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Artist: Three Dog Night
“Everyone is helpful, everyone is kind, On the road to Shambala…”
Like all of Three Dog Night’s top ten hits, Shambala was a cover song. It was actually written by Daniel Moore, but the first artist to make the song actually entered a week before Three Dog Night’s version. Texan B.W. Stevenson made it to number 66 on the Hot 100, peaking in June 1973. Writer Daniel Moore, who wrote the song alone, actually played on his track. B.W. if you’re wondering, stood for Buck Wheat.
Three Dog Night’s Shambala just zoomed past Sevenson’s version and is surely the only version most anyone remembers, nothing new for the band when it came to its cover songs. TDN’s version peaked about a month later, in July 1973.
It has been claimed that the record label gave the song to Three Dog Night after B.W. recorded it so that he was cheated out of a chance at a hit, eclipsed by the more popular band. However, according to writer Daniel Moore, who wrote the song in late 1972, Three Dog Night actually recorded the song first, in December of the same year, and Stevenson recorded it a few months later. His version was simply released first. It is not that Stevenson’s version is not good, it’s just that TDN’s version is more listenable and upbeat. Stevenson sang with a deep country twang and his version is more country-rock rather than rock, like TDN’s. Although many people claim to like Stevenson’s version better, I prefer Three Dog Night’s version both for its more positive, upbeat approach, which fits the lyrics, and singer Cory Well’s soulful delivery. Well was simply a great singer. Incidentally, Stevenson’s version actually did better in South Africa than TDN.
Sambala has really become a classic mainstay of rock. It was used in Michelob beer television commercials for many years and has been included in movies such as Drowning Mona (2000), Joe Dirt (2001), and Wonderland (2003). The television show Supernatural, known for its great classic-rock soundtrack, featured the song on episode 2 of season 2, during the scene when Dean is fixing the Impala.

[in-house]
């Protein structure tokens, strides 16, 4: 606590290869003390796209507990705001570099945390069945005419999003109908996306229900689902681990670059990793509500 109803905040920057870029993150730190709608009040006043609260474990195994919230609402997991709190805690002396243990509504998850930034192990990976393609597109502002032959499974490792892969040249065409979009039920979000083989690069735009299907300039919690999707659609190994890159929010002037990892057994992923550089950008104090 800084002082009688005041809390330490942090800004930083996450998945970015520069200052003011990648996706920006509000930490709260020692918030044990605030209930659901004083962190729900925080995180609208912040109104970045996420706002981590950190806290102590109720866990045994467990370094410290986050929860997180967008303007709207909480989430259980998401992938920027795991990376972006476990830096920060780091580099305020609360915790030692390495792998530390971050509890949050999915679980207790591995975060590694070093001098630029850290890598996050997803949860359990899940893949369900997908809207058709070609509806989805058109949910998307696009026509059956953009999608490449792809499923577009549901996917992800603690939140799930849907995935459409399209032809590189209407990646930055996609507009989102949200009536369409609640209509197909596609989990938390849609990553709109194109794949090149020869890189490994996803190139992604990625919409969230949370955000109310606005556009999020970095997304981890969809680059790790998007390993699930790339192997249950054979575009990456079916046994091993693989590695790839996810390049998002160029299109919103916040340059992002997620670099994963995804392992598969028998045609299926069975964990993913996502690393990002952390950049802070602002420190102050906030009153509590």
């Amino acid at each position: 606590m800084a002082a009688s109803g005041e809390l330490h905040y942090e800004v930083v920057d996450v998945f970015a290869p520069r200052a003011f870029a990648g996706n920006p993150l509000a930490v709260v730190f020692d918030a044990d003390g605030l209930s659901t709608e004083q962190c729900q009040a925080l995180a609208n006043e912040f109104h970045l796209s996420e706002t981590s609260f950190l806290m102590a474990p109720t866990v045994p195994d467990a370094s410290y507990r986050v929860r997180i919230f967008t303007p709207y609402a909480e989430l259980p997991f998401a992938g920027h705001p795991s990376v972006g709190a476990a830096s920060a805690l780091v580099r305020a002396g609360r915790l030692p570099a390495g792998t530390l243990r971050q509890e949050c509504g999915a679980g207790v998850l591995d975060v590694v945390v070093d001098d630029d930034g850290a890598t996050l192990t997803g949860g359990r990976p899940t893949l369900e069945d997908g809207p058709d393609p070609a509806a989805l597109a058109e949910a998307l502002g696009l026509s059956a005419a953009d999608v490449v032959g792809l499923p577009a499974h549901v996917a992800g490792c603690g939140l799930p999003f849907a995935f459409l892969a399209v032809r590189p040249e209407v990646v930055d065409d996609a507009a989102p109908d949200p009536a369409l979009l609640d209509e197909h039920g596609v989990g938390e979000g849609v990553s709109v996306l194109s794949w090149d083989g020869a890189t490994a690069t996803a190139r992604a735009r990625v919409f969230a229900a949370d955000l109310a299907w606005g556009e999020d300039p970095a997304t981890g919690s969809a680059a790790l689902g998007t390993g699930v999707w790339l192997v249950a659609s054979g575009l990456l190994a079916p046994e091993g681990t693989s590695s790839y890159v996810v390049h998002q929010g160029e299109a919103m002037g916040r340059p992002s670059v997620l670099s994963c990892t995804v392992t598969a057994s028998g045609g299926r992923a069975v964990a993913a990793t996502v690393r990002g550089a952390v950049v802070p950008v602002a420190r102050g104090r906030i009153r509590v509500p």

What Does Shambala Mean?
Shambala is sort of an earthly paradise, similar to lands called Shangri la. It began as a Hindu tradition but when it reached Tibet about a thousand years later, the Tibetans just ran with it. There are several versions of the legend, but the basic gist is that somewhere to the North is a mystical place, ringed by snowy mountains and cloaked in a veil of mist. In this place, there is no hunger, poverty, illness, crime, or any other bad mojo. In Shambala, people live one hundred years. The song seems to be about this physical Shambala.
Wash away my troubles, wash away my pain, With the rain in Shambala.
Shambala (Shambhala) is also a branch of Buddhism, Shambala Buddhism, which is somewhat of a simplified type of Tibetan Buddhism meant to help westerners understand Buddhist teachings and ways. It is a blend of traditional Buddhist meditation techniques and other Tibetan studies. The song imagines Shambala as the sacred land where, as the lyric says, everything is swell, everyone is kind, and your worries just get washed away. This certainly does reflect the teachings of Shambhala Buddhism, in which every person is said to have a basic goodness, kindness, and intelligence. Through meditation, you can develop these basic traits and then manifest them in your life to positively affect other people, just as the people on the “road to Shambala” do in the song.
This branch is the way most people in the United States enter into Buddhism. Its teachings were originally developed by C Chögyam Trungpa Rinpoche as a combination of the Kagyu and Nyingma schools of Tibetan Buddhism. He introduced the Sambala school of philosophy in the 1970’s and wrote about them in this book Shambala: The Sacred Path of the Warrior. This warrior is not a military warrior, but a spiritual warrior. This warrior way is needed, according to the teachings, to combat the distractions, fear, ego, and possession, that dominates modern life. The road to Shambala is actually a journey into and through your own heart. The actual term Shambhala Buddhism was not introduced until 2000, by Sakyong Mipham, the son of Chögyam Trungpa.
B.W. Stevenson’s Most Well-Known Song: My Maria
Later the same year that Stevenson’s Shambala was eclipsed by TDN’s, he had much greater success with My Maria, which peaked at number 9 in September 1973, written with Daniel Moore. On the adult contemporary charts, it reached number one. It is a song about a long-distance love affair about a singer on a plane who is excited to see his lady again. The country duo Brooks and Dunn did the song over twenty years later, in 1996, reaching number one on the country charts.
Also by Three Dog Night, see Mama Told Me (Not To Come)
Watch Three Dog Night Perform Shambala, 1975
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